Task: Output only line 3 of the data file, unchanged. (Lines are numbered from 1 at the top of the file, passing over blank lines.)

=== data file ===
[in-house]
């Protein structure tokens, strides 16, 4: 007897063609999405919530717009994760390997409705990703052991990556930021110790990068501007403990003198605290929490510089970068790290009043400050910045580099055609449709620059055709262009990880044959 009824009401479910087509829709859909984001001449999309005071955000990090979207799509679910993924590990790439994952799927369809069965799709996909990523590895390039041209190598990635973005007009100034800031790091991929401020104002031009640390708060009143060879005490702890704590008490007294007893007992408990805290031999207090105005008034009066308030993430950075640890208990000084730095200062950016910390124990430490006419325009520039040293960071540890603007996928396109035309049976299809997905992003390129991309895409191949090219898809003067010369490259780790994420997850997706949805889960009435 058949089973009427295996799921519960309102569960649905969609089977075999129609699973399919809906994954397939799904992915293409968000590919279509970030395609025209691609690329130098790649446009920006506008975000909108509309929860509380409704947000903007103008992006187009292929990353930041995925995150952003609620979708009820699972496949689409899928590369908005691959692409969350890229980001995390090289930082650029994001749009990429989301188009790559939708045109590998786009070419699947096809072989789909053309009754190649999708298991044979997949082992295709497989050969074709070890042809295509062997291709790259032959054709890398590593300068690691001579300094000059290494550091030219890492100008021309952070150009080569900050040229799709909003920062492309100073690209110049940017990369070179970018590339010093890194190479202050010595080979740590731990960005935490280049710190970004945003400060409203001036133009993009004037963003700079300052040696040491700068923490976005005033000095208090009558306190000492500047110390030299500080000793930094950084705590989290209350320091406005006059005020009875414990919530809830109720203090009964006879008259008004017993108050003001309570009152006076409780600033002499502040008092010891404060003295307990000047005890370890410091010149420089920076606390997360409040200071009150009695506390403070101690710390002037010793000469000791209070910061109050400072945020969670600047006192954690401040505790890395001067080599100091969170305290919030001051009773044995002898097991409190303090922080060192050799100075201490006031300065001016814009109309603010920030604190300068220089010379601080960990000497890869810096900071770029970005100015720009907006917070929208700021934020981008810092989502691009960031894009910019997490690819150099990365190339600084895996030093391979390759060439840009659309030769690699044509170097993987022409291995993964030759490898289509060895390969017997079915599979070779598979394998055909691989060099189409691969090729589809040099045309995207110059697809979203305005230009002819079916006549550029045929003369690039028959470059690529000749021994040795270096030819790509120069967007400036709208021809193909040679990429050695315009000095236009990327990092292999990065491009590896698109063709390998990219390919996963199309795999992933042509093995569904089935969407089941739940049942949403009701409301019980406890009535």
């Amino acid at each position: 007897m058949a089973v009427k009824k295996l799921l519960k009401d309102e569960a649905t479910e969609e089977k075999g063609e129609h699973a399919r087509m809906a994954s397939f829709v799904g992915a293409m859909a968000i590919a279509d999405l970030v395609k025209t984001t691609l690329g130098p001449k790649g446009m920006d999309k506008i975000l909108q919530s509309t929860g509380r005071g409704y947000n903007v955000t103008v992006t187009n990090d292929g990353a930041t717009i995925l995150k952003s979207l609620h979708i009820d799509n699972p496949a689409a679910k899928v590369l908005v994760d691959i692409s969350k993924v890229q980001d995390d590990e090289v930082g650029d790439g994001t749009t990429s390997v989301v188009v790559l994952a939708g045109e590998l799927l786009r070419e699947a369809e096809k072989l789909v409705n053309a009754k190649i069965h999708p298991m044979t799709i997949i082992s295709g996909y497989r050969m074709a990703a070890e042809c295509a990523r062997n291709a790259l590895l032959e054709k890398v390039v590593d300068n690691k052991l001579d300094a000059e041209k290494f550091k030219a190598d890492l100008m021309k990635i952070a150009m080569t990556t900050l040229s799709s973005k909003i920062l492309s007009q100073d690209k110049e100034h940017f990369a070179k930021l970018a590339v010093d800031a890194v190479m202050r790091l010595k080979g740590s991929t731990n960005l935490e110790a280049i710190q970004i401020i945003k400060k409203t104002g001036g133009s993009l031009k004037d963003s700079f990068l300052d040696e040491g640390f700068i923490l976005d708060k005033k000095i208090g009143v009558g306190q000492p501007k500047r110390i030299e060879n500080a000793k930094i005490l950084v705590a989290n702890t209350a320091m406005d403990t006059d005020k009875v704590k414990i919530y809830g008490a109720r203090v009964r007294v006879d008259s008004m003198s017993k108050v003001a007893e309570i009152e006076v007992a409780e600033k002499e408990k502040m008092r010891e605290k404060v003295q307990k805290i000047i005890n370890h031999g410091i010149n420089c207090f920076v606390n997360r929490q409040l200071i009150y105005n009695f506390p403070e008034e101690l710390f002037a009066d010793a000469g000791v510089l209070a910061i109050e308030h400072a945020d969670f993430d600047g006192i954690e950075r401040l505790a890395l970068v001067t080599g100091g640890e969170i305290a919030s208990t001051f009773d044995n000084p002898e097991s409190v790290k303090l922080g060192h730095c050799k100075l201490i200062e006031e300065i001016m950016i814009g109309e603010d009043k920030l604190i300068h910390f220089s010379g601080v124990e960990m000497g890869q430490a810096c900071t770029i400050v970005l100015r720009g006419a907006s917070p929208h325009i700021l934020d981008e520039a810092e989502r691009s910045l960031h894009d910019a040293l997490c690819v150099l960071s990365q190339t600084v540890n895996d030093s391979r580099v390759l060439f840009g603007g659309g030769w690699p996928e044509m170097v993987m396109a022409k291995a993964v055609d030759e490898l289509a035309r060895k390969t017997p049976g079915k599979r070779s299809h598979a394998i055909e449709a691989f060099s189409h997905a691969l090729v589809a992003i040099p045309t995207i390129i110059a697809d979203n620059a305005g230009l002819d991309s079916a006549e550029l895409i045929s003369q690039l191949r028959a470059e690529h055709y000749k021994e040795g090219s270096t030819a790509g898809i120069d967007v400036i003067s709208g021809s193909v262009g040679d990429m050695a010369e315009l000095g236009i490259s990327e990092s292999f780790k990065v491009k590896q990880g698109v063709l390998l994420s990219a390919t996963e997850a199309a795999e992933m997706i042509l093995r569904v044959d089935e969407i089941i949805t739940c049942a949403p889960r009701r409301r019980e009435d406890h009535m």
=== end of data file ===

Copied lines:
């Amino acid at each position: 007897m058949a089973v009427k009824k295996l799921l519960k009401d309102e569960a649905t479910e969609e089977k075999g063609e129609h699973a399919r087509m809906a994954s397939f829709v799904g992915a293409m859909a968000i590919a279509d999405l970030v395609k025209t984001t691609l690329g130098p001449k790649g446009m920006d999309k506008i975000l909108q919530s509309t929860g509380r005071g409704y947000n903007v955000t103008v992006t187009n990090d292929g990353a930041t717009i995925l995150k952003s979207l609620h979708i009820d799509n699972p496949a689409a679910k899928v590369l908005v994760d691959i692409s969350k993924v890229q980001d995390d590990e090289v930082g650029d790439g994001t749009t990429s390997v989301v188009v790559l994952a939708g045109e590998l799927l786009r070419e699947a369809e096809k072989l789909v409705n053309a009754k190649i069965h999708p298991m044979t799709i997949i082992s295709g996909y497989r050969m074709a990703a070890e042809c295509a990523r062997n291709a790259l590895l032959e054709k890398v390039v590593d300068n690691k052991l001579d300094a000059e041209k290494f550091k030219a190598d890492l100008m021309k990635i952070a150009m080569t990556t900050l040229s799709s973005k909003i920062l492309s007009q100073d690209k110049e100034h940017f990369a070179k930021l970018a590339v010093d800031a890194v190479m202050r790091l010595k080979g740590s991929t731990n960005l935490e110790a280049i710190q970004i401020i945003k400060k409203t104002g001036g133009s993009l031009k004037d963003s700079f990068l300052d040696e040491g640390f700068i923490l976005d708060k005033k000095i208090g009143v009558g306190q000492p501007k500047r110390i030299e060879n500080a000793k930094i005490l950084v705590a989290n702890t209350a320091m406005d403990t006059d005020k009875v704590k414990i919530y809830g008490a109720r203090v009964r007294v006879d008259s008004m003198s017993k108050v003001a007893e309570i009152e006076v007992a409780e600033k002499e408990k502040m008092r010891e605290k404060v003295q307990k805290i000047i005890n370890h031999g410091i010149n420089c207090f920076v606390n997360r929490q409040l200071i009150y105005n009695f506390p403070e008034e101690l710390f002037a009066d010793a000469g000791v510089l209070a910061i109050e308030h400072a945020d969670f993430d600047g006192i954690e950075r401040l505790a890395l970068v001067t080599g100091g640890e969170i305290a919030s208990t001051f009773d044995n000084p002898e097991s409190v790290k303090l922080g060192h730095c050799k100075l201490i200062e006031e300065i001016m950016i814009g109309e603010d009043k920030l604190i300068h910390f220089s010379g601080v124990e960990m000497g890869q430490a810096c900071t770029i400050v970005l100015r720009g006419a907006s917070p929208h325009i700021l934020d981008e520039a810092e989502r691009s910045l960031h894009d910019a040293l997490c690819v150099l960071s990365q190339t600084v540890n895996d030093s391979r580099v390759l060439f840009g603007g659309g030769w690699p996928e044509m170097v993987m396109a022409k291995a993964v055609d030759e490898l289509a035309r060895k390969t017997p049976g079915k599979r070779s299809h598979a394998i055909e449709a691989f060099s189409h997905a691969l090729v589809a992003i040099p045309t995207i390129i110059a697809d979203n620059a305005g230009l002819d991309s079916a006549e550029l895409i045929s003369q690039l191949r028959a470059e690529h055709y000749k021994e040795g090219s270096t030819a790509g898809i120069d967007v400036i003067s709208g021809s193909v262009g040679d990429m050695a010369e315009l000095g236009i490259s990327e990092s292999f780790k990065v491009k590896q990880g698109v063709l390998l994420s990219a390919t996963e997850a199309a795999e992933m997706i042509l093995r569904v044959d089935e969407i089941i949805t739940c049942a949403p889960r009701r409301r019980e009435d406890h009535m």